Although there is currently no cure, at The Kensington Redondo Beach we are able to improve the quality of life for those with dementia and their loved ones. We love and care for your family as we do our own.

We customize care to emphasize self-sufficiency as much as possible, striving to ensure that each resident has the ability to live as independently as their circumstances allow.

Please contact us soon for more information and resources about memory loss related issues and care. We are here to help as you decide what the right next steps are in the care of your loved one.

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Symptoms Of Mild Cognitive Impairment

Mild cognitive impairment is an intermediate stage between normal age-related cognitive changes and the more serious symptoms that indicate dementia.

MCI can involve problems with memory, language, thinking, and judgment that are greater than normal age-related changes, but the line between MCI and normal memory problems is not always a clear one. The difference is often one of degrees. For example, its normal as you age to have some problems remembering the names of people. However, its not normal to forget the names of your close family and friends and then still be unable to recall them after a period of time.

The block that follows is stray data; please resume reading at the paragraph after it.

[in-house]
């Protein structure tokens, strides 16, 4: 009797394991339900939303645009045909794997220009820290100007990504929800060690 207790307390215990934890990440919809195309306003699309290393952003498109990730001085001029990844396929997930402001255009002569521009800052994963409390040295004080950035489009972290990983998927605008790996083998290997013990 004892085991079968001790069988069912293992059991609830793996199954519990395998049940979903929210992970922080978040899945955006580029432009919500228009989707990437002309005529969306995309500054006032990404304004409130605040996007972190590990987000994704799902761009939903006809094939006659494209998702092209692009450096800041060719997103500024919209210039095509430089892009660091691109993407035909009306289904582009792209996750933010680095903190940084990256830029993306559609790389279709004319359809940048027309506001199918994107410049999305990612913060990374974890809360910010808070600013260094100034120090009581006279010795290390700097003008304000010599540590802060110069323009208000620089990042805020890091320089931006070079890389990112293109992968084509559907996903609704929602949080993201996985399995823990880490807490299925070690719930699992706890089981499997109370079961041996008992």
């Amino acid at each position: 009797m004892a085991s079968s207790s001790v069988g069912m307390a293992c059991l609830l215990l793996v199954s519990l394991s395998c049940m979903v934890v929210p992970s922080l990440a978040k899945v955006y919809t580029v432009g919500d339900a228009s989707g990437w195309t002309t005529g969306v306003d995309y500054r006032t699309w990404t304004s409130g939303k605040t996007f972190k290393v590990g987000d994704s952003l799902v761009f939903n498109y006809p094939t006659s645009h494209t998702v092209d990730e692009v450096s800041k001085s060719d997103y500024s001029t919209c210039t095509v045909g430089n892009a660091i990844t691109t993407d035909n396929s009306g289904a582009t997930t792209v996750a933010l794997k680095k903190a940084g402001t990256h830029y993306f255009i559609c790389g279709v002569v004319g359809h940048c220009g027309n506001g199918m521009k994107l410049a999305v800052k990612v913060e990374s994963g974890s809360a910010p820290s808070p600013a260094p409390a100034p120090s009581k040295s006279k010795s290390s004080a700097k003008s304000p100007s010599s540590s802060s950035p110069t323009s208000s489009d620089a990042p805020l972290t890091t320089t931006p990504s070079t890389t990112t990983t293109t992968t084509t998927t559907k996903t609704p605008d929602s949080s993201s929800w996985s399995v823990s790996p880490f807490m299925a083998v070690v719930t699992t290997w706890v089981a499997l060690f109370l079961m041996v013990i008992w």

If you have mild cognitive impairment, you and your family or close friends will likely be aware of the decline in your memory or mental function. But, unlike people with full-blown dementia, you are still able to function in your daily life without relying on others.

While many people with MCI eventually develop Alzheimers disease or another type of dementia, that doesnt mean its inevitable. Some people with MCI plateau at a relatively mild stage of decline while others even return to normal. The course is difficult to predict, but in general, the greater the degree of memory impairment, the greater your risk of developing dementia some time in the future.